California is one of the most popular vacation destinations in the United States, but when we imagine a trip to this Golden State, we probably think of its flashy attractions before we think of its friendliness. It is true that southern states like Tennessee and Texas are more commonly associated with their reputation for hospitality, but do not let the glitz and glam of Hollywood fool you–California has some of the most down-to-earth people in the country, and many can be found in the state’s small towns. These small towns, despite their size, welcome upwards of 1 million people every year, so they know a thing or two about welcoming their guests. From their local festivals to their majestic landmarks, these small California communities are excited to welcome you to the towns they are lucky to call home.
Despite having a population of just over 6000 residents, this southern California town welcomes more than 1 million visitors every year. Solvang, a village founded in 1911 by 3 Danish immigrants, celebrates its heritage in a huge way. From its exposed beam buildings to its seasonal festivals, no matter what time of year you make your way here, your visit will feel like a trip across time and space. The Danish-style architecture and European windmills set the scene for your stay, transporting you to quaint, old-world Denmark.
During your stroll through town, let your nose guide you to one of the many authentic Danish bakeries. Places like the Danish Mill Bakery have been serving traditional cakes and cookies to townspeople and tourists since 1960. If you are hungry for a more historic attraction, make your way to the Elverhoj Museum of History & Art, or tour the town by trolley on Solvang’s wooden horse-drawn streetcar. September offers a fabulous blend of history and excitement with the town’s famed Danish Days festival. Viking reenactments, Danish artisan pop-ups, beer tastings, and other festivities are kicked off with a parade, and the celebration draws in crowds from all over California.
Sausalito is another tiny California town that welcomes over 1 million people every year–and for good reason. Whether crossing the Golden Gate Bridge or traveling by ferry, San Franciscans adore Sausalito for its laid-back, family-friendly seaside culture. People of all ages will love touring the Marine Mammal Center, the largest marine mammal hospital in the world. Harbor seals, sea otters, and other adorable aquatic patients can be visited before they are treated and released back into the wild, joining the other 24,000+ rescues the center has saved.
For a closer look at the coast, the best views of the San Francisco Bay are from the Bridgeway Promenade on the corner of Richardson Street, or the Tiffany Beach Boardwalk. Make sure to visit the latter for views of Sausalito’s postcard-perfect hillside homes. Speaking of homes–at the north end of town, you can take in the 500 colorful houseboats Sausalito is famous for. If you like what you see, you may just want to spend the night on the water! There are several houseboats available for rent, but the historic Yellow Ferry is one of the more sought-after, especially after being featured on the Netflix show, “The World’s Most Amazing Vacation Rentals”. Once called “The Spirit of Seattle”, this former ferry-turned vacation rental was built in 1888, making it the oldest surviving wooden ferry on the entire west coast.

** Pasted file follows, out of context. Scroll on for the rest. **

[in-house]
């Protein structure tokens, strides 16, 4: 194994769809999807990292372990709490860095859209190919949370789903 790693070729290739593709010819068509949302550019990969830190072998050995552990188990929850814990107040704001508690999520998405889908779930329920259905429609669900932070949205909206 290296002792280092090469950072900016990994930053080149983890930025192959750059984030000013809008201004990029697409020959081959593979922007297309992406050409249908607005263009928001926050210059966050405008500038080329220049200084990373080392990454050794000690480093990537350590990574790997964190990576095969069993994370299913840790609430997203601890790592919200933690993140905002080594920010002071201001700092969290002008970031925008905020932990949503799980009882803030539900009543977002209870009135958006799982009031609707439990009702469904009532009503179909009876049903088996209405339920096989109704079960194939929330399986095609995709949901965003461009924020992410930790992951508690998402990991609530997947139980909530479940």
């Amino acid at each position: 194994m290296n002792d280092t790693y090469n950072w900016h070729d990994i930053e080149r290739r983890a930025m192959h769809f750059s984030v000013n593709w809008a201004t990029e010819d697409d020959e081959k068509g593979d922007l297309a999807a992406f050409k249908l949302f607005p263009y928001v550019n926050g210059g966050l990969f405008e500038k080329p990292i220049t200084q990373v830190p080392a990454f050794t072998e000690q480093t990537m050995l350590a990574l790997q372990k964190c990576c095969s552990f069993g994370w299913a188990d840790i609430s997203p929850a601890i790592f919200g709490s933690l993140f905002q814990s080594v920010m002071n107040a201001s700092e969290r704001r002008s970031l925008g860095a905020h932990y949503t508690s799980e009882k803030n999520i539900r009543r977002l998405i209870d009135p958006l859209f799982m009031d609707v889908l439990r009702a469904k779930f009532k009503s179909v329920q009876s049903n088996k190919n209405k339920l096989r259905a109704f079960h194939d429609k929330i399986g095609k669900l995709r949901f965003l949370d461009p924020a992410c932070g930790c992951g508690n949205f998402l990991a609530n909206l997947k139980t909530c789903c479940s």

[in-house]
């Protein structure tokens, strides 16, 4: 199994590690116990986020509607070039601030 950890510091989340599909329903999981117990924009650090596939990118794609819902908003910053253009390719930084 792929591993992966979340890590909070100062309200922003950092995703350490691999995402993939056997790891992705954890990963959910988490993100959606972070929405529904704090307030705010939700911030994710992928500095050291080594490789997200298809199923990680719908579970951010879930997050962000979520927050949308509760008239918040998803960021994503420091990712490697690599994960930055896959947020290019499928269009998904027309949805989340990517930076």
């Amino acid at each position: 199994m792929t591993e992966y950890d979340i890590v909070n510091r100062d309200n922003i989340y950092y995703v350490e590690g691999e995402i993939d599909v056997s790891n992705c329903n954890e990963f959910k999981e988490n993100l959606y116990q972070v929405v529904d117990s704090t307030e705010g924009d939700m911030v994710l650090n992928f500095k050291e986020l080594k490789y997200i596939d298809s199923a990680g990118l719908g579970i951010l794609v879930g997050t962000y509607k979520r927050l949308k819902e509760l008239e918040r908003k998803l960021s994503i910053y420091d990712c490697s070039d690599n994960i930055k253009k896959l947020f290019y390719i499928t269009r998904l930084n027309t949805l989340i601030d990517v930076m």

Borrego Springs is a one of a kind town known for its one of a kind setting–the very feature that lures hundreds of thousands here each year. It is the only town in all of California to be fully surrounded by a state park, and the largest in California, at that. The Anza-Borrego Desert State Park reaches across 600,000 acres of glorious western Sonoran Desert. Its terrains are largely untouched, ranging from palm-lined oases to cactus-dotted slopes, with 110 miles of hiking trails to explore. The Borrego Palm Canyon hike is a local favorite, featuring an easy 3-mile shaded fan palm path. Keep your eye out for barrel cacti, hummingbirds, and bighorn sheep on the ridges above while traversing this heavenly hiking trail. Aside from the gorgeous landscapes, locals will tell you to stick around until nightfall to see why Anza-Borrego was deemed an International Dark Sky Park. Seeing as Borrego Springs is the only artificial light source around for miles, the light pollution is slim and the night sky is crystal clear. One look at Borrego Spring’s night sky will show you why stargazing is on everyone’s list when they visit this California desert town.
Found in the beautiful Sonoma Valley winemaking region, the town of Sonoma is no stranger to welcoming visitors. The Sonoma Valley, known as “the birthplace of wine in California” and “the location where California was born” has some of the best wineries in the country, welcoming millions every year. With over 100 wineries, ranging from casual garden estates to more elegant castle manors, the Valley has something for any wine connoisseur or curious taste tester. And Sonoma is at the heart of it all, enticing locals with its easygoing atmosphere and small town feel.